U.S. Secretary of Health and Human Services, Michael Leavitt, and World Health Organization (WHO) Director General, Dr. Jong Woo Lee, are in Thailand, the first stop on a four-nation tour to shore up cooperation to contain the avian flu virus.
The virulent strain of bird flu, called H5N1, has swept through poultry populations in Asia since 2003. At least 62 people in the region have died from the virus and tens of millions of birds have been killed in an attempt to stop the virus from spreading in bird populations.
Those people who died in Asia had come in contact with infected birds. And, so far there has been no evidence that the virus is transmitted person-to-person. Dr. Lee says millions of people could die if the virus mutates into a form that spreads easily among people.
"The burning question is, you know, will there be a human influenza pandemic?” said Dr. Lee. “I believe, on behalf of WHO, I can tell you that there will be. And right now the only one condition missing is the virus that is rapidly transmitted from human to human."
Secretary Leavitt says scientists have developed a vaccine for the avian flu, but the dosage for effectively combating the disease is six to twelve times that of the vaccines currently used for seasonal influenza.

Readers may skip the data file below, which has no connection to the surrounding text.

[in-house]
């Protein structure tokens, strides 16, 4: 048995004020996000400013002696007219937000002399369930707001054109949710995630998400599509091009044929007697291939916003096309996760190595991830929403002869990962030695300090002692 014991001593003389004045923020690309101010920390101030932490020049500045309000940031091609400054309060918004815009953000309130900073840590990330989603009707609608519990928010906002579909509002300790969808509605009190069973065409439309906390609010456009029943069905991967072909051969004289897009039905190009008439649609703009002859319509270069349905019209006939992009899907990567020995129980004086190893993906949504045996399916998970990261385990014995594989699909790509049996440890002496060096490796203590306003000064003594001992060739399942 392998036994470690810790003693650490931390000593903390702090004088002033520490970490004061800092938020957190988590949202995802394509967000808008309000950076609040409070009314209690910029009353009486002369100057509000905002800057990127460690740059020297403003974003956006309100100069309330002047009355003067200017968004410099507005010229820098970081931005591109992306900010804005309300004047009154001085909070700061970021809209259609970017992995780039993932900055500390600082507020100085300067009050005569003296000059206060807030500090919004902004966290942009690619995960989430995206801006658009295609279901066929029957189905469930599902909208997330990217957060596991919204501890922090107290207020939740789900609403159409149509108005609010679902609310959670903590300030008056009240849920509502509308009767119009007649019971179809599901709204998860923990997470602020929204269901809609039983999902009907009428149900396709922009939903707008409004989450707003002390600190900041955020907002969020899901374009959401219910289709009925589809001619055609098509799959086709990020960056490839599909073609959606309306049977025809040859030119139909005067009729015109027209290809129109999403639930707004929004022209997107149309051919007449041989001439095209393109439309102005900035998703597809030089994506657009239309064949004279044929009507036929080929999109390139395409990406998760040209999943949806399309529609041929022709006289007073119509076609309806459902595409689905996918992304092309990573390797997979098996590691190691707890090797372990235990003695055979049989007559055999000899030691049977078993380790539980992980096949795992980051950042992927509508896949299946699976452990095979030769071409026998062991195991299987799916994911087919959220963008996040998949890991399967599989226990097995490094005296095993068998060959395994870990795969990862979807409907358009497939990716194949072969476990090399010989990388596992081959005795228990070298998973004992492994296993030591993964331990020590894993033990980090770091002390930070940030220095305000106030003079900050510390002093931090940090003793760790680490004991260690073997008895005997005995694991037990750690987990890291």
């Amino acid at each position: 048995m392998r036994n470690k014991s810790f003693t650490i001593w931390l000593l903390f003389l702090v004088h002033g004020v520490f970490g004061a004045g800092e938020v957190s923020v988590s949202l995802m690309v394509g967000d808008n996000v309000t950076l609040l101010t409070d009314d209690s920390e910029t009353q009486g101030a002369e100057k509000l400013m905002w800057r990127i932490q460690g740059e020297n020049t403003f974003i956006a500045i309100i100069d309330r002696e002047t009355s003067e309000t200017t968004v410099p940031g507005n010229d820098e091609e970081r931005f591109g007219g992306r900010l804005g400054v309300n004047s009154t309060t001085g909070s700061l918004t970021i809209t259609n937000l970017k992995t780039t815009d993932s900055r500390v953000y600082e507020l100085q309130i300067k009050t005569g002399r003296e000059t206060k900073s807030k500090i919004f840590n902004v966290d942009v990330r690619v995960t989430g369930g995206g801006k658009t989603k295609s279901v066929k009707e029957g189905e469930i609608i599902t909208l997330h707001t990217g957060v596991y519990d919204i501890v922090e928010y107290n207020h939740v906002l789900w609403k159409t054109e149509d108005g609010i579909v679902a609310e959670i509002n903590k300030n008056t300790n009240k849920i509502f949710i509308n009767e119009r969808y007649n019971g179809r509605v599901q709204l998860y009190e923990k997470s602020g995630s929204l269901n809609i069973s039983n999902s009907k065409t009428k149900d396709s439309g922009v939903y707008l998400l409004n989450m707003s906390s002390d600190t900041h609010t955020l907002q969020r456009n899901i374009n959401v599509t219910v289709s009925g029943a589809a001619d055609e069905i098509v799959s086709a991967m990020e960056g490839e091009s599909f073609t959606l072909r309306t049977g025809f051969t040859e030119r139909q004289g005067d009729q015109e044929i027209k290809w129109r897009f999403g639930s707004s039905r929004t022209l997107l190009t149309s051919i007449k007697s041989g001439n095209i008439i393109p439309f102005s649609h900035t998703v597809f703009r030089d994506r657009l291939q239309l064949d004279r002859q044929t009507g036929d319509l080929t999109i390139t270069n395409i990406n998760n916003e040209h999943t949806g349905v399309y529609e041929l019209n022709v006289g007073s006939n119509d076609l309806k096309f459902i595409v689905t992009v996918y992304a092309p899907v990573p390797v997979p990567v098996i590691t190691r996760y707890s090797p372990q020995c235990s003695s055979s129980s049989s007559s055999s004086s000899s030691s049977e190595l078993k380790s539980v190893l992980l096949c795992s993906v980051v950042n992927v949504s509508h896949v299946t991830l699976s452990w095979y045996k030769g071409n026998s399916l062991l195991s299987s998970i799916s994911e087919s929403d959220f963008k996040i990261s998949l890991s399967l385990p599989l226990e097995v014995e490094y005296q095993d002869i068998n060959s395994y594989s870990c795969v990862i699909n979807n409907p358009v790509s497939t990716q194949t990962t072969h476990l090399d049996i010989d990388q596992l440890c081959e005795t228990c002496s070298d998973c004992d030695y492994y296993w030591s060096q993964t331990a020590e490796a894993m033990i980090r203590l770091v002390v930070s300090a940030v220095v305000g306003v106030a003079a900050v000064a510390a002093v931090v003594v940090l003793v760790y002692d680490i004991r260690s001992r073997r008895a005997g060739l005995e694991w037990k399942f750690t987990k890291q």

Mr. Leavitt encouraged nations to develop their own vaccine production facilities, because the likelihood of a human flu pandemic is very high. "We don't have sufficient manufacturing capability because of the amount that it takes to create a vaccine for even every person in the United States, let alone the world."
And the bird flu keeps spreading. In the past few days, the avian flu was detected in two European nations. Officials restricted access to a Romanian village after three ducks were found dead from the virus. And in Turkey, 3,000 turkeys and chickens were culled after another 1800 turkeys died of the disease last week. To prevent the further spread of the disease, Turkish officials have indicated they will continue to kill poultry in the affected area for the next three weeks.
On Monday, The European Union announced a ban on all imports of live birds and feathers from Turkey. Results of tests on the Romanian and Turkish fowl should be available by October 12th. At that time officials should known whether the birds were infected by the H5N1 virus or another strain of bird flu.